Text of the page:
Our Brain Has a Natural Way to Eliminate Stress and Anxiety
Life is to be enjoyed!
We Don't Have to Cope Anymore
Sadness, anxiety and damaging stress kill multi-milions every year, but we now know how to eliminate them; so, there's no need to just cope with them anymore. I've been a psychotherapist for more than four decades and was an emotional mess at one time in my life, and I can assure you that what you will learn here really works if you'll work it.
As we move deeper into the twenty-first century, we are being bombarded with immense amounts of very scary information streaming from increasing numbers of sources. Blood sells in the media business. Our brain has become a dynamo of damaging stress effects that are literally killing us with stress disorders by overloading our body with powerful stress hormones that have no normal outlets. We cannot use the fight or flight response, because, more often than not, fighting or running away is not appropriate. When the usual channels for releasing those hormones are available, our mind seeks others, such as addictions and/or expressed anger against self or others, to reduce the inner pressure.
Can we really cope with the mountains of stressful information being dumped on us every day? Using exercise, yoga, meditation, bio-feedback, abstinence from news outlets, and, yes, music to try to drown out the twelve lanes of rush-hour traffic in our head no longer works, simply because one can't be doing any of them all the time. There is no escaping the din of our strange new world. So, coping with and just trying to managing stress means that it will become an avalanche that will inevitably kill us. There is only one way to win and live and that is to eliminate anxiety and stress altogether. If you think this is impossible, stop reading, because this is not for you. However, if you can just be open to the possibility, you are in for a wonderful surprise and a very incredible ride.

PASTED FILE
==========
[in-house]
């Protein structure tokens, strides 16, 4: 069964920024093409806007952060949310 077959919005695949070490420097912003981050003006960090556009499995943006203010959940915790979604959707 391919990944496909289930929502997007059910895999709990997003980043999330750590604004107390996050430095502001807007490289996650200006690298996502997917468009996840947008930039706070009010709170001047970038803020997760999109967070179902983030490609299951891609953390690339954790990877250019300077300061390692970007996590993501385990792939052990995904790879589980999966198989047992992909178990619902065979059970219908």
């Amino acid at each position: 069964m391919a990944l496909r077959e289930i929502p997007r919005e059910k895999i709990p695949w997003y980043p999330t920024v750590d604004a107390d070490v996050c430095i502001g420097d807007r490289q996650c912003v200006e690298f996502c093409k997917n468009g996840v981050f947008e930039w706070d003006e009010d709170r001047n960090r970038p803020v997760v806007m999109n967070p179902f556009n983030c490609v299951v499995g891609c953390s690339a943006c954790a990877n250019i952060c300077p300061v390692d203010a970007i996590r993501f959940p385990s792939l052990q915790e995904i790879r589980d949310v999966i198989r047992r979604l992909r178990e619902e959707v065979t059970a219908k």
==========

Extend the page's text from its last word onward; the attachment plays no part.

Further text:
There is really only one practical, effective way to eliminate anxiety and stress, and that is to use a natural, automatic mechanism that we already have in our brain, that can instantly process incoming data, determine if it is a real danger or not, and act appropriately. If it is only psychological fear stimulated by thought, the brain will automatically eliminate the offending and unnecessary thought so that our mind is clear, calm, and ready for action. If the danger is real, the brain will initiate the fight or flight response, determining the right amount of the appropriate hormones to inject into the body for the appropriate response.
Some thirty years ago, Herbert Benson, M.D., a world-famous thoracic surgeon and professor at the Harvard School of Medicine, discovered this automatic calming mechanism, which he called the relaxation response. With the remarkable data from his famous study, he discovered a normal and natural function of the brain that is able to keep humans calm and clear-minded under the most difficult of circumstances. However, in order for this stress-elimination mechanism to work, it must be re-programmed, because we have factored it out of our brains due to our overloaded lifestyle.
Fortunately, there is now a simple, science-based way to factor the relaxation response back into the brain. When I was overwhelmed with anxiety and stress, using Dr. Benson's technique as he prescribed, I gained some balance again, but noticed that the results were not lasting. I figured that if the relaxation response is really natural as Dr. Benson said it was, there must be a way to reprogram the brain so that it would again respond automatically. I discovered a way to do just that and call it alpha training, and It's free. The ramifications are many and astounding, and you can discover them for yourself. Use as directed, within seven days you will experience an amazing, positive result. If you continue for as long as you personally need it to change and stabilize the neuron pathways in your brain, you, too, will be able to say, “Anxiety and stress don't even know where I live anymore!”
Copyrighted 2007-2009, Stephen G. Scalese